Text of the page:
Ron Paul had an entirely different version of Super Tuesday than the rest of the world. While everyone was obsessing over Ohio and Oklahoma and Georgia, Paul was running game up in North Dakota and Alaska, and working to hold down Romney's support in Virginia. The results were a mixed bag: Paul's hoped-for first win continued to elude him, as North Dakota went to Rick Santorum and Alaska went to Romney. Still, he did steal some delegates in other states, beat Newt Gingrich in numerous states, and was hard on Santorum's heels elsewhere. (While he only bested Romney in North Dakota, he could take solace in the fact that he's won the support of some members of Romney's extended family.) In other words, Paul's "slow and steady" plan is still in effect, and as John Avlon notes, Paul is still a big player in terms of his ability to affect the underlying dynamics of the race: But Super Tuesday totals could begin a shift from the Paul campaign's caucus strategy to a delegate strategy. It's the day when Paul could start to adjust the narrative just a bit by creeping ahead of Newt Gingrich in total delegates. Right now, Gingrich is one delegate ahead of Paul in the totals -- 39 to 38. Mitt Romney's organization, by comparison, has earned 182 delegates to date. While Rick Santorum and Gingrich have some overlapping support from conservative populists looking for a red-meat alternative to Romney, Paul has the libertarian side of the conservative coalition all to himself. That creates an underlying logic for a long three-man race, likely between Romney, Santorum, and Paul. As far as Paul's impact on the issues, this week Paul weighed in on the quality of various apologies. Of Rush Limbaugh's apology to Sandra Fluke, the Texas congressman was decidedly unimpressed, saying, "I don't think he's very apologetic. He's doing it because some people were taking their advertisements off his program. It was his bottom line that he was concerned about." And he at least weighed in with an opinion on the underlying matter, rather than restrict himself to the Rush Limbaugh pseudo-event of the week: "I, as an OB doctor, certainly endorse the whole idea of birth control," Paul said. "But this is something different. This is philosophically and politically important." "Does the government have a mandate to tell insurance companies what to give," Paul continued. "So they're saying that the insurance companies should give everybody free birth control pills." "That strikes me as rather odd," Paul added. The other apology-based evaluation Paul offered had to do with his fellow 2012ers' anger at the administration apologizing for U.S. soldiers accidentally burning Qu'rans in Afghanistan: PAUL: I think the Republicans who are condemning it are a little bit over the top, too, because you know, in '08, some of our soldiers in Iraq took the Quran and used it for target practice. You know, just to humiliate the Muslims in that country. Ronald Reagan [sic, actually, George Bush] apologized. And what is so terrible about that if it might calm things down. Two things to watch for as the Paul campaign soldiers on: First, it was reported that the super PAC that's primarily been supporting Ron Paul is "reassessing" its involvement in the 2012 campaign. As Politico Influence reported: "Yes, we are reassessing our efforts, but we have always felt that we are a part of a larger movement rather than just a single election," Endorse Liberty leader Abe Niederhauser told PI today. "We will continue to support Dr. Paul, but ultimately, we support an idea. We will support candidates who uphold the principles of liberty. We may also get involved in some of the Senate and House races." Second, we weren't the only ones to notice that Paul was inexplicably left out of the pre-Super Tuesday polling in Alabama, which led to a high number of undecided voters, among whom are likely a fair number of Paul supporters. We've no idea how this adds value to the results, given the fact that Paul's been adamant about remaining in the race for the long haul, but you should keep an eye on this to see if it becomes a trend. (We suspect it may.)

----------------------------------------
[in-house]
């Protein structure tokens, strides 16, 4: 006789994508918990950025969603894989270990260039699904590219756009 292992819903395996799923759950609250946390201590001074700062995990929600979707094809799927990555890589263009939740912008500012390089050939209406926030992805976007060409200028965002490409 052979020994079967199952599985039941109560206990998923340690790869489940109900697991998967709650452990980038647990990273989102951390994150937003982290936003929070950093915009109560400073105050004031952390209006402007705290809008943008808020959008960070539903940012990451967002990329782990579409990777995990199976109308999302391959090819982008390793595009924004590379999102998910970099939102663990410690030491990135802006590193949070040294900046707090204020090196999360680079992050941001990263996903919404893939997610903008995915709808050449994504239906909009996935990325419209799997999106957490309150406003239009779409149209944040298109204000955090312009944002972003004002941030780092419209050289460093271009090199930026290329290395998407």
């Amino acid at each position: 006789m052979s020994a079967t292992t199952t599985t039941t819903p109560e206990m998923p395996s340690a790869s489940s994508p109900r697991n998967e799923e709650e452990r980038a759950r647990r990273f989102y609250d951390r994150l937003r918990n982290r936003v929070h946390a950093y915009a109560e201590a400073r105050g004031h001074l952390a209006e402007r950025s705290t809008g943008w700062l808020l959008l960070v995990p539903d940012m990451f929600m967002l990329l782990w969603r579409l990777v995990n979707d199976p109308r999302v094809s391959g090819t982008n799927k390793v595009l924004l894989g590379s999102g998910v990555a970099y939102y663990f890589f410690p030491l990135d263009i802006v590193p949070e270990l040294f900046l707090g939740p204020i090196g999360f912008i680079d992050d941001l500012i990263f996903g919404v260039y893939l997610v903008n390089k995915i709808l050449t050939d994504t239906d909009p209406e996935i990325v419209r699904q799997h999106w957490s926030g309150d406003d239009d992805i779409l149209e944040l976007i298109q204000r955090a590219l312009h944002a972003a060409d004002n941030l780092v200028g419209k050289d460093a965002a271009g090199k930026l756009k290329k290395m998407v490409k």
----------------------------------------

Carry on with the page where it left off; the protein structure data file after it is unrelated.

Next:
Is the inevitable hopelessness of Newt Gingrich's bid for the White House starting to take some kind of toll on the walking Big Ideas/Media Derangement Factory? Apparently so! This week he was caught napping at the American Israel Public Affairs Committee (AIPAC) conference, which is weird because you'd think that he would look forward to talking about how President Obama is totally in cahoots with Muslim extremists, yaaaaagh ... YAAAAAGGH! After Gingrich awoke and got his bearings, he did what we expected him to do: He urged Israel not to give Obama advance warning of any possible attack on Iran, because the president would almost certainly tell all his Iranian pals about it. Gingrich then went on to say that the "red line is now" for bombing the motherloving bits out of Iran, and that as president, he would attack Iran and it would totally be their big ol' dumb fault. But it's a long, hard slog with nothing but future war-yawping to talk about and no one to really help his campaign outside of Sheldon Adelson, who at this point might just want to ensure Rick Santorum doesn't win, as opposed to being sincerely in favor of a Gingrich White House. So Gingrich went from spacing out to space camp and filled his head with dreams of moon colonization, thus bolstering his constitution for Super Tuesday, where -- as expected -- he won Georgia and got badly drubbed everywhere else. As Harold Meyerson wrote in the American Prospect: Newt Gingrich had a terrible Super Tuesday. Yes, yes, he won Georgia, his home state, going away. But he not only failed to win any of the other nine states that held elections, he failed to place second in any of them as well. He came in third in the other two Southern states that held contests -- Tennessee and Oklahoma. In five states -- Alaska, Idaho, Massachusetts, North Dakota, and Vermont -- he ran fourth, behind Ron Paul. To date, Gingrich has won Georgia, South Carolina, and, as he pointed out on Tuesday night, the Panhandle section of Florida -- that is, the Southernmost parts of the South. He's fortunate that the two big contests next Tuesday are in Alabama and Mississippi. Well, maybe he's fortunate. Having conceded Kansas, his hopes for viability hang on Alabama and Mississippi, which are not done deals at this point -- Rick Santorum could very well prevail in those states. Gingrich spokesman R.C. Hammond has very bluntly assessed those states as must-wins. In addition to being all-in down South, Gingrich is all-in with his new argument-slash-crazy promise to get the price of gas down under $2.50. He's placed a bet that the price of gasoline will "crater the economy by August" and will take Obama's reelection hopes down with it, and he's assessed Mitt Romney as an out-of-touch wealthy toff who doesn't understand what it's like to pay a high price at the pump. As has been pointed out, Newt Gingrich is actually pretty astonishingly wealthy and personally unencumbered with this worry as well. While speculation on what Gingrich will do after he quits the race has already begun, the bottom line is that Newt Gingrich is telling you ... he is not goooo-wing ... even though the rough times are shoooo-wing. He's the tortoise, yo. Not the bunny rabbit. Why, even his need to open up his marriage to all sorts of extramarital experimentation has diminished from its cunicular heights of yesteryear. He is determined to win slowly, if need be. Though would anyone like to debate him? Anyone? He'll totally debate you! Guys?